When people pass away, they hope that the instructions they leave behind in a testamentary document will be accepted by their families. Clear instructions, a valid will, and talking to family members during the planning of the estate can all help surviving family and friends understand what to do with the estate afterwards.
For some families, the instructions are not always black and white. The validity of a will, the way certain property or assets are bequeathed, and even being left out of a will are all grounds for an estate dispute. When an estate is being litigated, the administration of the will is halted. Beneficiaries will likely not access their inheritances until the litigation is cleared up. And even afterwards, the result of the litigation process can have a major effect on what inheritance is left over afterwards.
In a recent article posted by MoneySense, a beneficiary was waiting for a specific inheritance after the loss of a loved one. However, the executors of the estate were fighting, and therefore the inheritance was delayed due to the litigation.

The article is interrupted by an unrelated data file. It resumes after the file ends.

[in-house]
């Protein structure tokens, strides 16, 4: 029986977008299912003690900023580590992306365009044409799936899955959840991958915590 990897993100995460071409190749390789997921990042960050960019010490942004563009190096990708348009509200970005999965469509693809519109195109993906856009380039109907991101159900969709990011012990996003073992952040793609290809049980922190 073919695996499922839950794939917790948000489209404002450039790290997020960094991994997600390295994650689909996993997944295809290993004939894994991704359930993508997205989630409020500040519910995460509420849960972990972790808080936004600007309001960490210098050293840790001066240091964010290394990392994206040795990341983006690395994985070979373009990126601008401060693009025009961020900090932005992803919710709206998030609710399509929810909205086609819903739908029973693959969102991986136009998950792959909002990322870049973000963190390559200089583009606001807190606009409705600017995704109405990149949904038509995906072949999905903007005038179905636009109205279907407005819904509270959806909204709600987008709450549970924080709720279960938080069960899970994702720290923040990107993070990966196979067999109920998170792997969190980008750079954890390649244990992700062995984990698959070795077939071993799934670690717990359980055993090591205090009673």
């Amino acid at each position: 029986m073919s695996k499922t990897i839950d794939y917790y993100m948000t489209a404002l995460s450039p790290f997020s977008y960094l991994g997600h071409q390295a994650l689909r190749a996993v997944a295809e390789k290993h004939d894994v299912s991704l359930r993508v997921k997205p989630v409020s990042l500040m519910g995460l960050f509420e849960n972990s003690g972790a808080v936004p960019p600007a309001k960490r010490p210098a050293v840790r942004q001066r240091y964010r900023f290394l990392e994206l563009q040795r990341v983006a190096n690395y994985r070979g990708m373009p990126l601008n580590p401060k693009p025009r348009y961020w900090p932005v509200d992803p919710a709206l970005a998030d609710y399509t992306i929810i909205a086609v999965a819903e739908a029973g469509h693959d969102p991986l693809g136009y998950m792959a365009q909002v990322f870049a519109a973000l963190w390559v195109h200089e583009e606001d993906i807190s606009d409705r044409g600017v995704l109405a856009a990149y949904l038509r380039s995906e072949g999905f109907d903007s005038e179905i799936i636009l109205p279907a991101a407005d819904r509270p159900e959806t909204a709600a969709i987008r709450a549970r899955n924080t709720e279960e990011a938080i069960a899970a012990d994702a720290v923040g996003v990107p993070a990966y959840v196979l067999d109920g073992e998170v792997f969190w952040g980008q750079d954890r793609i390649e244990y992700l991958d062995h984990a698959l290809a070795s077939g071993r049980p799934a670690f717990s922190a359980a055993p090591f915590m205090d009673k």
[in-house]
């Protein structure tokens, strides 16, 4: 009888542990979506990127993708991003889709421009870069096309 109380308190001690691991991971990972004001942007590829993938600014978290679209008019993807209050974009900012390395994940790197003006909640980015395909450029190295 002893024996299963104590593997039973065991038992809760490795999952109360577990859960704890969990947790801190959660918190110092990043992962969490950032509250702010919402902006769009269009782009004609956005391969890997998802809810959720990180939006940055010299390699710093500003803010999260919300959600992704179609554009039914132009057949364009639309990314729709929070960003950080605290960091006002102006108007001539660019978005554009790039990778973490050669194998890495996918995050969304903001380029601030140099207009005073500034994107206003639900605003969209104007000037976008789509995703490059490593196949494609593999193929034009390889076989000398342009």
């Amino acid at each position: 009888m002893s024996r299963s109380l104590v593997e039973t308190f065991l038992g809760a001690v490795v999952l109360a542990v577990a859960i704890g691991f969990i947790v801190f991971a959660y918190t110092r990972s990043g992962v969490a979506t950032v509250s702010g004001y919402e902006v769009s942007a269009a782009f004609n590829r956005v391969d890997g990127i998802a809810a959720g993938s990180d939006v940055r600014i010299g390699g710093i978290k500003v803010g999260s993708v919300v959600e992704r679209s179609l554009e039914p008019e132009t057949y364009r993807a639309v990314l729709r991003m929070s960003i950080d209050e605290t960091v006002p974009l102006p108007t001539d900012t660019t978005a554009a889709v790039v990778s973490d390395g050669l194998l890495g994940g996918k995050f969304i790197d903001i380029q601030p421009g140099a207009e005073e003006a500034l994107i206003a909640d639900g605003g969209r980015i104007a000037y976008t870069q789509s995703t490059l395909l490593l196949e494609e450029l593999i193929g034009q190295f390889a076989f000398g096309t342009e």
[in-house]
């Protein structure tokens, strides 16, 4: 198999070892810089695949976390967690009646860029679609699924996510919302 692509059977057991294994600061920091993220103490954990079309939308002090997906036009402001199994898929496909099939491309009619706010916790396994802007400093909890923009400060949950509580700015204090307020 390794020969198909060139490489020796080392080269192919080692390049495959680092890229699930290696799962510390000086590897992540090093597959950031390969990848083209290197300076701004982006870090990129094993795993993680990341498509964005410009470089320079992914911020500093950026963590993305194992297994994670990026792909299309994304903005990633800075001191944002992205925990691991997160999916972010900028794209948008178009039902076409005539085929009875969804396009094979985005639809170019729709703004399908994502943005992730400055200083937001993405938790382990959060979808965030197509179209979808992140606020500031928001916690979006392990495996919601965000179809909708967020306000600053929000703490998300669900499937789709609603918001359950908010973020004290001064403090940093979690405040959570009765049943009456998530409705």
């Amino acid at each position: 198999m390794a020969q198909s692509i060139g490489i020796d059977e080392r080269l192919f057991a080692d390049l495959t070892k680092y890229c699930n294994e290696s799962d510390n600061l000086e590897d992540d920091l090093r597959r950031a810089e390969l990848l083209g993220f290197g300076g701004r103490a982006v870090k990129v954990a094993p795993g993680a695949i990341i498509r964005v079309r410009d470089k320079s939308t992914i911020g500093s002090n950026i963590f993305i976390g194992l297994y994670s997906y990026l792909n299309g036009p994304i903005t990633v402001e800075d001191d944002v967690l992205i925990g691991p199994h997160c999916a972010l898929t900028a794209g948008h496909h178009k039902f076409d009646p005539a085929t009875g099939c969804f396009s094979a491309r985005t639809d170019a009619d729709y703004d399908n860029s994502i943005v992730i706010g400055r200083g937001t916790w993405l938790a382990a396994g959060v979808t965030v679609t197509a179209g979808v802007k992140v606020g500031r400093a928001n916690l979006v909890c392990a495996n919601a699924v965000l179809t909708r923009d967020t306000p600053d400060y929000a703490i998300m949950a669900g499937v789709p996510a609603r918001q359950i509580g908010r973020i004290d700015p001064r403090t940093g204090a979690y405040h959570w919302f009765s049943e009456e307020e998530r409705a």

Estate litigation can have a huge effect on monetary bequests. If an estate is in litigation for months and months, the money may be earning interest as it waits for a decision. Which could mean the value you inherit could be greater. The exact terms of the interest could be set by the judge, or according to legislation, depending where you live. If the validity of the will is being questioned, and the will turns out to be invalid, you may not receive your inheritance at all.
Also, if the deceased has a lot of debt, one of the first groups of people who get paid are creditors. It’s also possible that, after paying back creditors, there may not be enough funds left in the estate to provide you with the inheritance you were expecting.
If you are party to an estate dispute, it’s best to consult with an experienced estate litigation lawyer. An estate litigation lawyer will be able to answer your questions about how inheritances may be affected by the lawsuit, and what the possible outcomes may be for your specific situation.